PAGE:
Churches, groups, organizations, websites, and ministries affiliated with Shincheonji go by many names, and have occasionally changed their names especially to either make it more difficult for them to be exposed as being part of SCJ or once people find out those churches, groups, organizations, websites, and/or ministries they used to be part of are affiliated with SCJ. In my case, I was never a member of SCJ, but I did study with a campus ministry in the San Francisco Bay Area via Zoom whose name I didn't find out until October 2020, when I found out the group went by Northern California Missions, or NorCal Missions (NCM), through an email I received that said I was waitlisted for a large class around late September, early October 2020. I also never knew what church or denomination NCM was affiliated with, and I was told by NCM members that it was nondenominational and not connected to any church. After I left NCM in December 2020, I did research on SCJ and compared what I learned while studying with NCM with what I found out about SCJ's teachings, and I learned that NCM was in fact affiliated with SCJ. I also found out in my research on SCJ and NorCal Missions after leaving the campus ministry that they went by other names including Ignite Ministries and Christians of NorCal before changing it to NorCal Missions around late September, early October 2020. I also found out that SCJ in the SF Bay Area also runs a website called Bible Study For All and they have a church that's currently called the San Francisco Zion Church. If you were a member of SCJ or at least studied the Bible with SCJ without becoming an official member, do you remember the names of any SCJ-affiliated church, group, organization, website, and ministry that you attended, studied the Bible with, or were part of?
The terms Shincheonji uses as loaded language are found in the Bible. Examples are words such as "wheat", "weeds", "food at the proper time". Is it correct to say that people use loaded language to give a word/phrase a different meaning from what is intended in the Bible; whereas the person speaking Christian jargon is simply saying it for what the Bible intends for it to mean?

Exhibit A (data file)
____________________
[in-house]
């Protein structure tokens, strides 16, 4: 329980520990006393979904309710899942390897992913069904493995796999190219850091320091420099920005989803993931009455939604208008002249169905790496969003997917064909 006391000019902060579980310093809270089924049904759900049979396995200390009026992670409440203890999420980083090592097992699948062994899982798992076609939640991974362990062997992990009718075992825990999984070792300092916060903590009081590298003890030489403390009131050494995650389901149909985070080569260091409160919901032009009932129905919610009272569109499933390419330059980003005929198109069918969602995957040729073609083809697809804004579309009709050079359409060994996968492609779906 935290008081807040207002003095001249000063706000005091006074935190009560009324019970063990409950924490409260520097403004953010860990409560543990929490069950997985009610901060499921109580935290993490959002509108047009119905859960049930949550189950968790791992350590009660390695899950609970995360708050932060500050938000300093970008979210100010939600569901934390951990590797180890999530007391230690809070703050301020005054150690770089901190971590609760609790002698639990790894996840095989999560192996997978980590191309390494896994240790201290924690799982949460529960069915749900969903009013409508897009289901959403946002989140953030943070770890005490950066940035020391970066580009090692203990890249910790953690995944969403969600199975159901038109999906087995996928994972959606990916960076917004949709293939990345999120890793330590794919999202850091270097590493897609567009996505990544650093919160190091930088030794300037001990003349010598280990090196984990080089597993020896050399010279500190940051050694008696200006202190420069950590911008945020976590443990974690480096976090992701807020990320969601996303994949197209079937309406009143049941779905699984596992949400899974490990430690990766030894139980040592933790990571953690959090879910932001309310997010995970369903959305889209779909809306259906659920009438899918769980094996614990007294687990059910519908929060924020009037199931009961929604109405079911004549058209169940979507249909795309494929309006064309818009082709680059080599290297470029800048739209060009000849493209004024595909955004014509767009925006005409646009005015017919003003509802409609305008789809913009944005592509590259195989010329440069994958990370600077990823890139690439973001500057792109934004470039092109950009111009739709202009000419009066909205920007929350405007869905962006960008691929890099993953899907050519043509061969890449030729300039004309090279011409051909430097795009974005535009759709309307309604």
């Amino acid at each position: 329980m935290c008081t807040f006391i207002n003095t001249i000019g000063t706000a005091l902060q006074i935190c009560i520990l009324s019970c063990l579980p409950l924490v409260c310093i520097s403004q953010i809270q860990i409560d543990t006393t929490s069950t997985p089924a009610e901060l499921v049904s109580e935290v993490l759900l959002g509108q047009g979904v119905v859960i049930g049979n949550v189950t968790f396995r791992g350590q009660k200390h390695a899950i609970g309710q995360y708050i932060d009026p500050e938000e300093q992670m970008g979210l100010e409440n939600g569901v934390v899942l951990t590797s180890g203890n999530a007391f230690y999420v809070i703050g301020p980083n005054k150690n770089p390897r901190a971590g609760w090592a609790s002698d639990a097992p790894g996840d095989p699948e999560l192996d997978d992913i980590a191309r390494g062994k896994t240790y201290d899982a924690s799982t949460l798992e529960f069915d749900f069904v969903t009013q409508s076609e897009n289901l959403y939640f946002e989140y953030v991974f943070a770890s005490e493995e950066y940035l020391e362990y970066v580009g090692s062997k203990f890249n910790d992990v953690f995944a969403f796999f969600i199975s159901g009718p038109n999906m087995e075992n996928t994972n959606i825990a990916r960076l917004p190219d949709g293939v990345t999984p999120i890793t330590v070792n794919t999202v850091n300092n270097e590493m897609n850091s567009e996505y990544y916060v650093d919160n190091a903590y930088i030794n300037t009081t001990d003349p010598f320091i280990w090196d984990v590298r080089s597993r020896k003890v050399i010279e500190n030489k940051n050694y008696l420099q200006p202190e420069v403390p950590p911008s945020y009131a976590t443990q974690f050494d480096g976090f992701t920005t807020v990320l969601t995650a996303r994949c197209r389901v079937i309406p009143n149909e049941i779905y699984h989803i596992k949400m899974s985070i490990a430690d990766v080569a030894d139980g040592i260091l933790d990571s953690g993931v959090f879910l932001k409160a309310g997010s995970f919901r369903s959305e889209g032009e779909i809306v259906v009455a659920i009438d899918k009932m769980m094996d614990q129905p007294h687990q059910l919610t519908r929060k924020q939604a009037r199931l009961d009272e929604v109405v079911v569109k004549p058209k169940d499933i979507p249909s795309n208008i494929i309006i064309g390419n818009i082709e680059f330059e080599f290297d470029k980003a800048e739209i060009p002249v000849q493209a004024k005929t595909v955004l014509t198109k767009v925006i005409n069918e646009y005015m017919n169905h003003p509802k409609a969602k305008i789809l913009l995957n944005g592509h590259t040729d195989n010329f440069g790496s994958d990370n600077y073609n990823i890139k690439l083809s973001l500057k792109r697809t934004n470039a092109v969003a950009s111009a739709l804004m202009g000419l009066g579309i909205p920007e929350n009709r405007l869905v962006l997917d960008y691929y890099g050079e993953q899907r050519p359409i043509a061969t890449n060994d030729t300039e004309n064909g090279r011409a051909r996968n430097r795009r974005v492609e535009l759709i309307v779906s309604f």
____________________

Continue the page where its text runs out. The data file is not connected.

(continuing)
I briefly studied with a campus ministry from June to December 2020 that I would later find out was part of Shincheonji (SCJ). Due to the coronavirus pandemic that led to restrictions being put in place worldwide last year and are still in place as of 2021, Shincheonji and other cults are now recruiting people online especially through social media platforms like Instagram and Facebook, but also through websites like Meetup. I was one of those people who were recruited by SCJ and another cult via their respective campus ministries through Instagram. Thankfully I only studied the Bible with those two cults but never became a member of either or those cults. I was raised Catholic by my parents and remained in the Catholic Church until 2016, when I fell away and lived as an unbeliever until early 2019. I have been a seeker and follower of Christ without being part of any denomination since 2019, and ever since then I have been looking for a church and a Bible study group to commit to, based on where they'll help me grow in my faith in God together with other believers in Christ and where there is biblically sound doctrine. I have prayed to find such a church and Bible study group ever since, although I have attended at least 7 Protestant churches for Sunday worship service, several campus ministries and church-based groups for Bible study and fellowship with other believers in Christ, and one Catholic charismatic event and Mass, and I have been slowly understanding more of God's Word ever since I started reading more of it, by myself and with other believers in Christ. I have also slowly grown in my faith in God, though I have a lot to go in my spiritual journey. Around early 2020, when the COVID pandemic hit the United States and the first restrictions were put in place, I received a follow request on Instagram from a person who I never met in person and who would later invite me to her Bible study group, around early June. When she invited me to her Bible study group, we briefly talked about our spiritual journeys and then we met through video chat, and after the video chat we exchanged our contact information. She introduced me to a teacher who would give me introductory Bible lessons through Zoom, and she joined in the lessons that I had with that teacher, as if she were merely a student. The introductory lessons were relatively short and lasted for a few days, and we went over various things like the meanings of "holy," "Bible," and some other words and other things such as "history, moral teachings, prophecy, and fulfillment" and obedience. I have read a few of the Bible verses and passages they went over in the introductory lessons before, but the rest of verses and passages were all those I never read before. I felt like I was starting to learn more about the Word of God and most of teachings seemed to be biblical at first, and some were probably biblical, and I wanted to keep studying the Bible with them. I wasn't aware at the time that I was in fact studying with Shincheonji members until a few weeks after I left their Bible study group. One of the biggest mistakes I made was not asking the recruiter nor the teacher who gave me the introductory lessons the name of their Bible study group, nor asking them what church or denomination they were affiliated with. The other mistake I made was not telling any fellow believer in Christ I already knew in my life before I was invited to the SCJ-affiliated group whatever I was learning with that group. As a result, I merely studied with the SCJ-affiliated group without really thinking about what they were teaching me or noticing any unbiblical teaching in the first two months I studied with the group, such as the teaching that one must understand and know the parables to receive salvation After the introductory lessons were over, the teacher asked me to sign up for small classes, and I did. The small classes, as well as the large classes, which I never attended, were two days a week and everyone had to attend class, even if the classes conflict with people's schedules including work or class schedules or if one is sick. Whenever I was late to the small class lesson, I got a text or a phone call from the teacher who gave me the intro lesson and he told me to get to class on time. Also, another teacher taught the class that I signed up for. All small classes, like every other SCJ activity such as the intro lessons and the meetings with recruiters, were through Zoom or other video call platforms due to the COVID pandemic and restrictions, and they were supposed to last for 6 to 9 months. During the time I was in that small class, I learned about various parables, a majority of which I was already familiar with but never studied a lot of them in depth. The class also mentioned about some figurative language it called "the language of Heaven," meaning parables, and taught about various animals, objects, etc. that they taught had symbolism all throughout the Bible, as well as teaching that we had to learn and understand the parables in order to receive salvation, which is an unbiblical teaching I never really noticed nor thought about it during the time I was in the small class, until I looked at the notes I took in that class one month after I left that SCJ-affiliated Bible study group, after which I finally realized that SCJ was teaching false doctrines even in their introductory lessons and small class lessons, including the teaching that we must understand the parables to receive salvation. I learned through the introductory and small class lessons that typing up the notes and taking pictures of what the teachers drew and wrote on the board were forbidden, which I never noticed was a red flag until after I left the SCJ-affiliated campus ministry. Furthermore, everyone had to have a physical Bible and they could not use a computer or phone to read the Bible online or through an app, which is another possible red flag I didn't notice. Within the campus ministry I studied with, “hand clapping for God" at the end of each closing prayer was a ritual that everyone had to do. I never felt comfortable doing it whenever I'm not doing it from my heart and it's just because other people are doing it or because it's required or customary. I suspected no one who clapped their hands at the end of each Bible study was actually doing it to praise God. I also felt like every teacher who led lessons might have said empty prayers, but I'm not sure. Thankfully I only clapped my hands at the end of each introductory lesson, but didn’t do it at the end of each small class lesson when I knew it wasn't coming from my heart, as all the Bible lessons were done through Zoom. Throughout the summer I got at least two more follow requests on Instagram from people I never met in person and whose profiles suggested they were Christian. I accepted their requests and followed them back and they invited me to their Bible studies. They also met me through a video chat and I exchanged contact information with one of them. One of them even told me her Bible study would go over the entire Bible, just like the first recruiter did. I also talked about my spiritual journey and how I was looking for a Bible study group. But they never got back to me when I told them I was interested in their Bible studies, which was strange. The first recruiter who invited me to her Bible study group and I did talk to each other through text and sometimes through video chat or phone call, until the time I left the campus ministry that I found out afterward it was affiliated with Shincheonji. We seemed to have a lot in common with each other and I thought we could even relate to each other, and I considered her to be a friend of mine, as we even did some activities together. However, that would all change around October 2020, when we started talking to each other less frequently and by the time I left the campus ministry we completely stopped talking to each other. Around late August 2020 I got called to work, and I could no longer join the small class because it conflicted with my work schedule. I asked the small class teacher if he could change the time of the class or let me make up the class, but he declined and he asked me to ask my manager if he could change my schedule so I could keep attending the class. I originally thought about it, but I decided not to do what the teacher asked me to do. I felt it was weird that the teacher would ask me to ask my manager to change my work schedule so I could keep attending the class, but I hoped the Bible study group itself was not part of a cult. After I could no longer join the small class lessons I asked the teacher who taught me the intro lessons if I could sign up for another class and he said I could. He told me it was a large class, and two members of that Bible study group said that large classes require an interview plus signing up through a form and they're supposed to last for about a year and goes over more topics. About a week or two later I was interviewed by the same teacher who taught the small class, and we got to know each other a little bit more. I stated my own spiritual journey and the teacher seemed to listen at the time. I signed up for the large class, and I was even invited to a game night event that was two days before I got an email on whether or not I was accepted into the class. I participated in the game night and I also prayed to God that I could be accepted into the large class, but two days after the game night event, I got an email saying I was waitlisted because more people signed up for the large class than the maximum capacity. I was upset about it, especially since I wouldn't see anyone I met through Zoom before the game night event in the large group class, where all of them would be. When I received the email about the waitlist, I saw the name of the campus ministry in the email: Northern California Missions, or NorCal Missions (NCM). When I looked for NCM online I couldn't find it, which seemed to be suspicious to me because I knew that cults are generally secretive and usually delete their old websites if they have any, and I felt it was weird that NCM didn’t have a website or an Instagram or Facebook page. I also saw that the two people who invited me to their respective Bible study groups around late summer 2020 were also in the game night event, which later made me suspect they might have been NCM members. I asked someone from the campus ministry about whether or not they had a website and they told me they had one last year but scrapped it and plan on making a new website, and that they would tell me later once the website was made. That also made me have some suspicions about NCM, but I still hoped it wasn't part of a cult. After I was waitlisted, I asked one of the teachers if he could give me one-to-one lessons and he said yes, so within a few weeks after that he gave me some lessons. The person who first invited me to her Bible study group also asked me if I wanted to go over Bible verses with her by phone or by video chat, before and after I got the email from NCM, and I said yes. We never went over them by phone or through video chat, only through text. During mid-October, I was invited to two other Bible study groups through Instagram, after I received and accepted follow requests from some members of those two Bible study groups. I participated in their Bible studies but quickly left them. One of those Bible study groups was called Disciples Reaching and Evangelizing All Mankind (DREAM), which I actually checked out briefly in person by in spring 2019 but did not really attend any Bible study back then. I decided to check out the Zoom-based Bible study with DREAM during October 2020 after I was invited by one of the DREAM members. I heard some unbiblical teachings regarding salvation and how to be a Christian and I tried to share the Word of God with them, but the members of that group didn’t listen, and they in fact shut me down through the Zoom call especially since I pointed out that the teaching that one cannot be a Christian nor be saved until one has discipled people, given up things they viewed as a hindrance toward spiritual growth, and followed and obeyed all teachings of Jesus was in fact unbiblical. I shared the Word of God through text, and at first one of the DREAM members seemed to agree with me but then I saw that he was dishonest with me, especially since he, along with two other DREAM members, still wanted me back on the Zoom call with them. One of them also wanted me to have a Zoom call with him so he could give me answers to what I had told him and the other DREAM members, but I declined his offer. I peacefully ended my conversation and my Bible study with the DREAM members and left DREAM. When I did research on their campus ministry I found out they were part of a cult, called the International Christian Church (ICC), which I found out split from another one called the International Church of Christ (ICOC). I spoke with the NCM teacher about my experiences with DREAM when he began giving me one-to-one lessons, but he taught me some unbiblical teachings regarding salvation and faith, which confused me even more. I tried to have a peaceful discussion with him, but it turned into a debate, and we would continue talking about it until he ended the lessons with me after he saw I could not accept any false doctrine he was teaching me. I tried to teach him the truth, but he didn't even listen to me, and wanted to give me the same lessons over again until I agreed with his campus ministry. I tried to ask both him and another teacher questions about salvation and multiple other concepts, and they didn't help me much, and they even assumed I wanted to argue or debate with them or even with God, which was never my intention. My original intention was to leave their campus ministry if I heard any major unbiblical teaching or if they had signs that they were part of a cult, but then I felt like God might have wanted me to share the truth with NCM members to see if they would listen or not, and if they didn't, then it would have been a sign for me to leave NCM. They refused to go over some topics, and one of them, the small class teacher, stopped responding to my questions despite answering some of them. The recruiter who first invited me to NCM and who I considered to be a friend of mine did not even want to go over Bible verses through the phone or video call with me nor even do any other activity with me, despite the fact that we only shared Bible verses and passages through text. I would only realize after I left NCM that she wasn't really listening to me when I shared verses and passages with her and shared the truth with her, especially since she believed in SCJ doctrines such as SCJ's teachings on faith and salvation and didn't really talk about what she thought when I shared the Word of God with her. However, she indirectly invited me to a fall revival seminar, which was also through Zoom. I went on the Zoom call for the revival seminar, where the main speaker was very charismatic. He had heavy emphasis on seeking God through His written Word with a humble heart, but I noticed that during the worship songs, the way that the people sang them was very bland, almost as if they weren't really singing praises to God. If that were the case, it would have been another warning sign that I was studying with a cult. The teachings in the seminar also seemed biblical and I didn't hear any major unbiblical doctrine, and later I realized that seminars were a way to get people to join the Shincheonji cult. I noticed that as I told everyone I met online from NorCal Missions about my confusions with both the false doctrines from DREAM and those of NorCal Missions, and as I tried to teach the truth from God's Word to almost everyone and tried to become friends with them, they all seemed to be less interested in being friends with me and less helpful and supportive of me, and they gradually talked less with me until I finally left NorCal Missions and then told everyone I could no longer study the Bible with them and said goodbye to them all. Then they all stopped responding to me, especially when I mentioned the Shincheonji cult and how NorCal Missions was very similar to SCJ. During my time I studied with NorCal Missions, several members told me the Bible was their standard and when I asked them about what they believed about salvation and other topics, either they said it wasn’t what they believed but rather what God said in Scripture, or they told me to separate between what they believe and what God says in Scripture, or they didn't respond at all. They also told me that faith consisted of “knowledge, belief, and action” when I spoke to them about what true faith was. When I tried to explain to them about the whole salvation process, they didn’t really listen to me, and they didn't really seem to know that salvation itself is a very complex process. I thought that at least three members of NCM would listen to me more than the others who I shared the truth with, but I realized later they didn't listen to me either. While I was confused by both DREAM and NCM, I told several people I know outside of DREAM and NorCal Missions about my experiences with the two groups, and they advised me to leave both DREAM and NorCal Missions, and they told me those two groups were either cults or affiliated with cults. A few people even mentioned to me about the SCJ cult., and after I left NCM I started noticing that NCM was very much like SCJ. With further research on SCJ after I left NCM, I realized that NCM was in fact affiliated with SCJ. During my time in NCM I saw some similarities between NCM and DREAM, such as works-and-obedience-based salvation doctrines, manipulation, dishonesty, and lying by the members of each group, as well as calling other churches unbiblical and comparing opposition to the 2 cults to opposition of Jesus to defend and justify the groups and deny that those groups were part of a cult, yet I noticed differences as well, such as the fact that the ICC was more aggressive than Shincheonji, even in the beginning of their recruitment and indoctrination process as opposed to Shincheonji, where Shincheonji members were nice in the beginning until one got further in the recruitment and indoctrination process or when recruits start doubting or questioning SCJ doctrines, practices, beliefs, and behaviors or preach the truth to SCJ members if they’re genuine followers of Christ, and also that Shincheonji is even more secretive than the ICC, especially with the fact that SCJ members almost never reveal the name of their campus ministry or what church or denomination they're affiliated with until one has completed or nearly completed all the SCJ classes as confirmed by my research on SCJ, while ICC members will tell the name of their campus ministries to people and sometimes have the name of the church they're affiliated with. Another red flag I noticed was that SCJ members, especially one of the teachers, accused non-SCJ churches and preachers of having man-made teachings and they accused me of infusing Scripture with man-made teachings and twisting Scripture around. They wanted me to only use Scripture, without using any commentaries or explanations from various pastors and churches that teach biblically sound doctrines. Yet I pointed out that their teachings could also be man-made, such as their definition of faith as “knowledge of God’s promises, belief in God’s promises, and acting upon one’s belief in God’s promises,” but they dismissed my response to their accusations against me and against non-SCJ churches and preachers. I also prayed so that God would correct NorCal Missions of their false doctrines if they had any and so that I could share the truth with NCM, as well as praying for wisdom and discernment on whether or not to stay with NCM. I asked several others to pray for me for these things. During my last week with NorCal Missions I finally saw more unbiblical teachings being taught by the group and I finally heard clearly that they did in fact teach that we cannot be sure we had true faith or true salvation until we did everything Jesus told us to do, which is unbiblical and which shows NCM teaches more of a works-based salvation. When NorCal Missions saw that I could not accept any unbiblical doctrine they stopped giving me the lessons and I left, and a few days after that I did research on the Shincheonji cult, and gradually I saw that NorCal Missions was in fact affiliated with Shincheonji, and after I have told everyone goodbye, mentioned about Shincheonji with some of them, and sent several people Bible verses on salvation and other topics, they all stopped responding to me and I never spoke to them ever since. After I left NorCal Missions, I realized everyone from NCM I met was a Shincheonji member, and all three people who invited me to their Bible studies, including the first person to invite me to her Bible study group, were recruiters for Shincheonji. I'm also starting to accept that none of the SCJ members I met online were really my friends in the first place nor did they want to be friends with me as much as they wanted to recruit me into their cult. I also realized that SCJ-affiliated Bible study groups, as well as ICC-affiliated Bible study groups, were also not really discussion-based groups like a majority of legitimate Bible study groups, and that Bible lessons were generally done in one direction (that is, teacher to student), and that discussions were really discouraged, as SCJ teachers expected everyone to agree with everything they were being taught. At first I thought that God answered my prayers because I was invited to three different online Bible study groups that I saw were campus ministries and that He wanted me to stay with NorCal Missions, but then I realized later that it was most likely because I put that I graduated from my university and later I put that I was a follower of Christ on my profile that I was invited to those three Bible study groups. I still don't understand why I studied with those groups or accepted their invitations, but I know now that NorCal Missions and DREAM were definitely affiliated with cults, and the other Bible study group has unbiblical teachings, although I don't really know whether or not it's affiliated with a cult. I also remembered that some people from SCJ told me that NCM was a nondenominational group and was not affiliated with a church, but I realized that was a lie when I found out they had a church, currently called the San Francisco Zion Church. I also found out through my research that the Shincheonji cult also had Bible study groups that went by other names like True Vine Ministries, True Vine SF, Religare, Global Light, Ignite Ministry, and Christians of NorCal, and I realized SCJ was active across the San Francisco Bay Area and nearby areas in Northern California like the Sacramento area. I found out that Shincheonji also had a theology program that goes by names like Northern California Theology Program, NorCal Theology School, and Bible Study For All, and that they have an equivalent of NCTP/NCTS/BSFA in Southern California called Word and Life Theology School, and that the Southern California equivalent of the SF Zion Church was the Zion Mission Christian Center/Zion Mission Center in Orange County.